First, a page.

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Drug-resistant mold spreads and infects the lungs of susceptible people

A new study from Imperial College London finds that drug-resistant mold spreads from the environment and infects the lungs of susceptible people.

Researchers found six cases of people being infected with a drug-resistant form of a fungus called Aspergillus fumigatus that could be traced to spores in the environment. Their findings use samples from England, Wales, Scotland and Ireland, and are published in Natural microbiology.

Aspergillus fumigatus is an environmental mold that can cause fungal lung disease. While people with healthy lungs clear inhaled spores, people with lung conditions or weakened immune systems sometimes cannot, which means the spores can stay in the lungs and cause an infection called aspergillosis. Aspergillosis affects 10 to 20 million people worldwide. The infection is usually treated with an antifungal drug, but emerging resistance to these drugs has been reported.

This resistance has evolved due to the widespread agricultural use of azole fungicides, according to the researchers. Azole drugs that work similarly are the first-line treatment for patients infected with the mold Aspergillus fumigatus, so exposure of the fungus to azole fungicides in the environment means it is often in a resistant form. drugs before he even meets the people he infects.

The researchers call for greater surveillance of Aspergillus fumigatus in the environment and the clinic to help understand the risk it poses.

Understanding the environmental hotspots and genetic basis for the evolution of fungal drug resistance requires urgent attention, as resistance compromises our ability to prevent and treat this disease. The prevalence of drug-resistant aspergillosis has risen from negligible levels before 1999 to 3-40% of cases today across Europe. At the same time, more and more people may be susceptible to Aspergillus fumigatus infection due to the growing number of people receiving stem cell or solid organ transplants, undergoing immunosuppressive therapy, or suffering from lung or severe viral respiratory infections.

Matthew Fisher, Senior Author, Professor, Imperial School of Public Health

In the study, researchers isolated 218 samples of Aspergillus fumigatus across England, Wales, Scotland and Ireland between 2005 and 2017. About 7 in 10 samples were from infected people (153 samples from 143 patients in five hospitals) and the rest came from the environment (65 samples) – including soil, compost, plant bulbs, air and other sources.

The researchers extracted DNA from the molds in the sample and sequenced it to determine if there was crossover in the resistant spores found in the environment and in some patients.

They found six strains of Aspergillus fumigatus that existed in the environment and that had infected six patients. The researchers say the genetic similarities indicated that the fungus had spread from the environment to the patient.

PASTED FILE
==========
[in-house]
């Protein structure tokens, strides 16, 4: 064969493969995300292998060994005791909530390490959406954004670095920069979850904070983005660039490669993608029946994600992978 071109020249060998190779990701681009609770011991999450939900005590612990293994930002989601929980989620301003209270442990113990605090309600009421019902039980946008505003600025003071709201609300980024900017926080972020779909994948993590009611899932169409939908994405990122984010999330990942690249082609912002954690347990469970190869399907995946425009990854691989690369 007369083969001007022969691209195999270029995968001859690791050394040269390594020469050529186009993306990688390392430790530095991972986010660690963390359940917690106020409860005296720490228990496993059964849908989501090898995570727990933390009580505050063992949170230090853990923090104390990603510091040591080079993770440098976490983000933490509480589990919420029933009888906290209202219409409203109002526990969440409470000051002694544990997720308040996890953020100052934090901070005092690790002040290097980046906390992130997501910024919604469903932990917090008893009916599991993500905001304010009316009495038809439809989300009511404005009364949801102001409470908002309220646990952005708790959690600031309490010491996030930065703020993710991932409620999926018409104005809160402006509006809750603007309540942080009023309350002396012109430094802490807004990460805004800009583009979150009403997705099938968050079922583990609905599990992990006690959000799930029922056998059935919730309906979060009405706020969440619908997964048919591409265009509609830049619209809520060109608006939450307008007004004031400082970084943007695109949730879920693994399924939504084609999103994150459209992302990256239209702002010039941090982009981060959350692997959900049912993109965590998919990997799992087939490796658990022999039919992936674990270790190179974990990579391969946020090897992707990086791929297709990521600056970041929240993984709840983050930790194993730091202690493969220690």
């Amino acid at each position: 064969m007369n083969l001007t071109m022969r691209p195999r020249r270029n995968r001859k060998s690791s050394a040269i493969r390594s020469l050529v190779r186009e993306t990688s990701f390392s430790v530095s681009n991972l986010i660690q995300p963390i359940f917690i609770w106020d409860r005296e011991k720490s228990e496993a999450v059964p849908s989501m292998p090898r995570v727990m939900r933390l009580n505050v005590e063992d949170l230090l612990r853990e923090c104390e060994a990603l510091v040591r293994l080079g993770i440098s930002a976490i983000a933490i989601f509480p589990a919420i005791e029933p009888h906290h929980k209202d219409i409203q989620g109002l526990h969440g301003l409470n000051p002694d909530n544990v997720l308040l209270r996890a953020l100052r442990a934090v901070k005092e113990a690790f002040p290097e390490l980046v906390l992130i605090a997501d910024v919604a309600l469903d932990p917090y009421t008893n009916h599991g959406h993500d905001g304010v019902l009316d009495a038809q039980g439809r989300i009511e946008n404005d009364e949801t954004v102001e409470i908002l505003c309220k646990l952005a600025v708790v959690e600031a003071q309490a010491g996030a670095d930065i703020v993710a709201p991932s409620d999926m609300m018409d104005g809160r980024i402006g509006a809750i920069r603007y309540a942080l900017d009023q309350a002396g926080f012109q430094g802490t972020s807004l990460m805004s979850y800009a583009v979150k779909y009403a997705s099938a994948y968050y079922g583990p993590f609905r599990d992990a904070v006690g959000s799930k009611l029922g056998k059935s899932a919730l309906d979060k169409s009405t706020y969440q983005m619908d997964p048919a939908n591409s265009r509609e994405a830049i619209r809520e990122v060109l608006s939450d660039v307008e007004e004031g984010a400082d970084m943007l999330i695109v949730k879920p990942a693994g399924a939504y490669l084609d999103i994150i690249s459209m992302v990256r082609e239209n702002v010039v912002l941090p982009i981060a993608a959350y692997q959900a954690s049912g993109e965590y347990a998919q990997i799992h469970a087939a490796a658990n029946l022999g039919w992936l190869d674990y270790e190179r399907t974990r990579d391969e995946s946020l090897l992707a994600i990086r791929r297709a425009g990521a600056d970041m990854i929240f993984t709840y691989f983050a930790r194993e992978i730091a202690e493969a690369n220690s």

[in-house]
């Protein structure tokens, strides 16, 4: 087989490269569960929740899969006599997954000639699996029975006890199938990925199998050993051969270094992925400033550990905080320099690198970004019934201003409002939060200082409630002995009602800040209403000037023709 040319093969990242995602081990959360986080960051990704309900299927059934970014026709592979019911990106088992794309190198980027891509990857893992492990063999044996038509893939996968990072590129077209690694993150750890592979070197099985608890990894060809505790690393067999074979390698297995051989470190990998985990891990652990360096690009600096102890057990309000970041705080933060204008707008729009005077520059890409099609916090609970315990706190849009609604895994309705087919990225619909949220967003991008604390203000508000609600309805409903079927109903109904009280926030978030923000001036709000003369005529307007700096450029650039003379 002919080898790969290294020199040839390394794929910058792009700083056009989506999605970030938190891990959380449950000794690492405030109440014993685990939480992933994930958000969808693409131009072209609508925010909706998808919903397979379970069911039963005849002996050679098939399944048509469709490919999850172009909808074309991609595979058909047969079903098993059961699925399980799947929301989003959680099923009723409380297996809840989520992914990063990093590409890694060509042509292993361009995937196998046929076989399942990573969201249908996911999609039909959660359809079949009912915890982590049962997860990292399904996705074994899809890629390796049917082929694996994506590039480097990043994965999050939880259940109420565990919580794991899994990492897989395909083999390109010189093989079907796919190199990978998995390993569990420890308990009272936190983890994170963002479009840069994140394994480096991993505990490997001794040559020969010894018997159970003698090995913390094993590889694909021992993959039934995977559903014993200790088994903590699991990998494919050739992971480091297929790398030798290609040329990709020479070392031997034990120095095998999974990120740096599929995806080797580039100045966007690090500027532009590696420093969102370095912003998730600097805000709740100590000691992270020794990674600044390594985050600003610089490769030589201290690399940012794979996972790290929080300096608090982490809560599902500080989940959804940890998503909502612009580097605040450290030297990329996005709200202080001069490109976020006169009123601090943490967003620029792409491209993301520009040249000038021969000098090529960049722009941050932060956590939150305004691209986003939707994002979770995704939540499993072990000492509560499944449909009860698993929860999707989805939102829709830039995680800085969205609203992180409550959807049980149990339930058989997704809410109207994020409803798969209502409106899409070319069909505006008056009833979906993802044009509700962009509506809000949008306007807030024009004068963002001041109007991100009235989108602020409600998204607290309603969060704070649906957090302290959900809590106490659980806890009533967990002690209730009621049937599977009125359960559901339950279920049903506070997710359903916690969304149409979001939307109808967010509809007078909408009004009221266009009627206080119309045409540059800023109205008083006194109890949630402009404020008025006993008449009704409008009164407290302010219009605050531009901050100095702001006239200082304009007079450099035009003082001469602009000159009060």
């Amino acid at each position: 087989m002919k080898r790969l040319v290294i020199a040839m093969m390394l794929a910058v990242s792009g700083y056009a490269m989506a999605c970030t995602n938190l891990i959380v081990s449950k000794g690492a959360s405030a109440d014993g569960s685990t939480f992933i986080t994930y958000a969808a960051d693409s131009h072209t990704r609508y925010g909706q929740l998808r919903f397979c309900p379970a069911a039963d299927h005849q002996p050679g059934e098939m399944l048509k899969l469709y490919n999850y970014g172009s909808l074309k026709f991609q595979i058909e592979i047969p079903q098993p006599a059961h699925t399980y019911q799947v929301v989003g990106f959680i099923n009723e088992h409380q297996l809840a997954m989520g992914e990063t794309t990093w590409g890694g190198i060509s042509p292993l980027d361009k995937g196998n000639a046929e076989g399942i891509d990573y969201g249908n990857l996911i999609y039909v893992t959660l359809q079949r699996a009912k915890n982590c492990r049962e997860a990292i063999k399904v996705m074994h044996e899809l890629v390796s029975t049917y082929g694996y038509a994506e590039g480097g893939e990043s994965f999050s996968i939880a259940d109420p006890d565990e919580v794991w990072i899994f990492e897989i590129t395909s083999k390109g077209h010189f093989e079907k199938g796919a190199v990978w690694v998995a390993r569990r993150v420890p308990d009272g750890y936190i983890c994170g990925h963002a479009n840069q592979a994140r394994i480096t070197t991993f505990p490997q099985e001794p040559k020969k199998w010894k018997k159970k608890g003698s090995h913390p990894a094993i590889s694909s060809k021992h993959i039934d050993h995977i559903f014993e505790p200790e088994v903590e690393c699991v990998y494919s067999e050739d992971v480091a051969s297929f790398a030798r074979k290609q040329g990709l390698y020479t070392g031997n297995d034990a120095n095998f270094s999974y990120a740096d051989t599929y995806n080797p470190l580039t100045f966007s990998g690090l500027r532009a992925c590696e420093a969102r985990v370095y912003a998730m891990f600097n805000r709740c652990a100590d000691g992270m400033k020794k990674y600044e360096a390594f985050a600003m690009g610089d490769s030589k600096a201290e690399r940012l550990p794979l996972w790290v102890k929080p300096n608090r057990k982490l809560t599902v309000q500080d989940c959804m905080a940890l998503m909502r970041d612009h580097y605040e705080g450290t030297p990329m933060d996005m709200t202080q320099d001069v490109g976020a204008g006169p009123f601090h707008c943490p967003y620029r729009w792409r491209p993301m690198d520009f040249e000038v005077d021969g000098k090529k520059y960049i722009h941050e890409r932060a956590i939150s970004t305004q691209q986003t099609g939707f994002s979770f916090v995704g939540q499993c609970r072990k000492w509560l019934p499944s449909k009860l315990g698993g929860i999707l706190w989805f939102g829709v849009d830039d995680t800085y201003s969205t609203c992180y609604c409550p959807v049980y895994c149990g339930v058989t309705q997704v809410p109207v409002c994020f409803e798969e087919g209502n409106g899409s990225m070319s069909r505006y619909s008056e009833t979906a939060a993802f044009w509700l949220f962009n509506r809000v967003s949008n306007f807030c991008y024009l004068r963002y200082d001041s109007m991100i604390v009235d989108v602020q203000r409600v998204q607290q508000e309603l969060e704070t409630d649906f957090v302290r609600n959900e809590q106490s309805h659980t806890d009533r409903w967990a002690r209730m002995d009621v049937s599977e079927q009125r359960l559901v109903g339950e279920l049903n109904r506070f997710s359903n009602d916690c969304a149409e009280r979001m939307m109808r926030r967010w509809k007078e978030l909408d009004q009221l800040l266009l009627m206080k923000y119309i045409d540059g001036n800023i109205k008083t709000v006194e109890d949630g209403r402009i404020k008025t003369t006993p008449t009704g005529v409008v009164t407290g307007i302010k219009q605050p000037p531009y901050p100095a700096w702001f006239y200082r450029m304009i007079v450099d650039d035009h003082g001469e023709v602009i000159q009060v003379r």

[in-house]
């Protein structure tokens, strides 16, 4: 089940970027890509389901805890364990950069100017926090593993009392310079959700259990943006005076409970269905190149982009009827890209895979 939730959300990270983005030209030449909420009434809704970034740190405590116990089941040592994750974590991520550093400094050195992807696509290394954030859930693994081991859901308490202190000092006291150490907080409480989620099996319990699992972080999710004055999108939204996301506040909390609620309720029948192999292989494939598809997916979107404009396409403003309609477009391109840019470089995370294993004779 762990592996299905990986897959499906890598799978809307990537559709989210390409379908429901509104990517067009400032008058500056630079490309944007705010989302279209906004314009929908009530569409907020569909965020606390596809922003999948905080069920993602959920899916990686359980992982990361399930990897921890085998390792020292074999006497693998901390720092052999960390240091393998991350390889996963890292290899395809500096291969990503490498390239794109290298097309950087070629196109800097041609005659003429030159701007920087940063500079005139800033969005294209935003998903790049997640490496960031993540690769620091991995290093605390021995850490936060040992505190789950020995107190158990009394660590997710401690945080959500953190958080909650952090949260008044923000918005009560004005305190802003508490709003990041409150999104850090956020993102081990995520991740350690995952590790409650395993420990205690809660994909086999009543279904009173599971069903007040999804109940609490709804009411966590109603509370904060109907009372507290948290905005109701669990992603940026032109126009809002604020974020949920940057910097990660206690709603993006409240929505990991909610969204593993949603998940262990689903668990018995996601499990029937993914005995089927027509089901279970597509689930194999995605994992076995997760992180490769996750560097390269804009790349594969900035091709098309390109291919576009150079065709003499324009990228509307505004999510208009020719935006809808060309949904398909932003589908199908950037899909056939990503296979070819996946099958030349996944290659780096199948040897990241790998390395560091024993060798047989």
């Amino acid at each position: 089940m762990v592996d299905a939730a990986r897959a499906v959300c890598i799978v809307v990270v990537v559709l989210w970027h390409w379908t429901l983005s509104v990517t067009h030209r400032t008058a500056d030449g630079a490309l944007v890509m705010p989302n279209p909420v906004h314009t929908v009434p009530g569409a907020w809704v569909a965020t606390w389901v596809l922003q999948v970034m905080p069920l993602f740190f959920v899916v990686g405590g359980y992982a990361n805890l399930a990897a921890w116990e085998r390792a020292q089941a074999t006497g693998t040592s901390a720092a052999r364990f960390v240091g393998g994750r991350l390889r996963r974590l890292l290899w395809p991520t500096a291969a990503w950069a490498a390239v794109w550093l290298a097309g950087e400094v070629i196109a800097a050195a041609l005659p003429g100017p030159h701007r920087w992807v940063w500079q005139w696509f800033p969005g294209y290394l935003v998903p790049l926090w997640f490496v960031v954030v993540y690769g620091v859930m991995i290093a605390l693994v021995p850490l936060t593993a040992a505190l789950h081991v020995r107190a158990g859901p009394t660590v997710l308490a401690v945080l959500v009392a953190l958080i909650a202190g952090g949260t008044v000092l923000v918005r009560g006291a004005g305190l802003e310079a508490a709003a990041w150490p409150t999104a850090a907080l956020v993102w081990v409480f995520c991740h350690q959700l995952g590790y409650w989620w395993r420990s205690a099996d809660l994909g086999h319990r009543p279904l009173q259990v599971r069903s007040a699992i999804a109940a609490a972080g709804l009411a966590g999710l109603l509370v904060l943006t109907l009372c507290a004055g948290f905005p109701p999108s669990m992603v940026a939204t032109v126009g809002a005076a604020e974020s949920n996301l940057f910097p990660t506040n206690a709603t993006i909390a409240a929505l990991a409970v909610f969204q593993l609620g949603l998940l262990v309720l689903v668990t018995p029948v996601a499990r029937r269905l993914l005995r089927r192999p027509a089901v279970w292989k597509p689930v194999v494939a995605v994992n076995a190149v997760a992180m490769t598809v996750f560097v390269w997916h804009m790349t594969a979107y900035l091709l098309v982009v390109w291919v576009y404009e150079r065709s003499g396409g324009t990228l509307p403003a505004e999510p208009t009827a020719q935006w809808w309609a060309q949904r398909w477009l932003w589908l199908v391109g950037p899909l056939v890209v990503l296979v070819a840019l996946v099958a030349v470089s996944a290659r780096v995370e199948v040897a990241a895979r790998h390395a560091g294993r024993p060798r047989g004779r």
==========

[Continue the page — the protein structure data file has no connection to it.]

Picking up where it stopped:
Lead author Dr Johanna Rhodes, from the Imperial MRC’s Center for Global Disease Analysis within the School of Public Health, says: “Increasingly, clinically seen cases of aspergillosis are resistant to first-line azole drugs.However, we don’t know how patients get these infections – whether they develop in the lungs while the infection is being treated or whether the mold spores that infect them are resistant to drugs in the first place.Our study finds that both routes of infection are possible and confirms concerns that pre-resistant mold spores from the environment can enter and infect people’s lungs, causing disease that is more difficult to treat. .”

Of the 218 samples, almost half (106 samples) were resistant to at least one of the first-line azole drugs used in the clinic. Specifically, 48% (104 samples) were resistant to itraconazole, 29% (64 samples) to voriconazole, and 21% to posaconazole. More than 10% of samples (26, including 23 environmental and 3 patient samples) were resistant to two or more azole drugs.

In the 218 samples, the researchers found 50 new genes associated with drug resistance. Digging deeper into the DNA, they also found five new combinations of single-digit changes in DNA (called single nucleotide polymorphisms, or SNPs) associated with drug resistance, including one multi-drug resistant.

By examining the genes of the Aspergillus fumigatus samples, the researchers discovered that there were two distinct groups: group A (123 of 218 samples) and group B (95 samples). About 80% of Group A samples were drug resistant, while about 85% of Group B were not. While the two groups were distinct, the researchers found signs of exchanging genetic material and, in some cases, creating new versions of drug resistance.

The researchers say these findings indicate that the full spectrum of azole resistance in Aspergillus fumigatus has yet to be understood.

Dr Rhodes says: “Our findings highlight new routes of transmission of resistant infections to humans and demonstrate the need to better understand where and how Aspergillus fumigatus generates drug resistance.


Journal reference:

Rhodes, J. et al. (2022) Population genomics confirm acquisition of drug-resistant Aspergillus fumigatus infection by humans from the environment. Natural microbiology.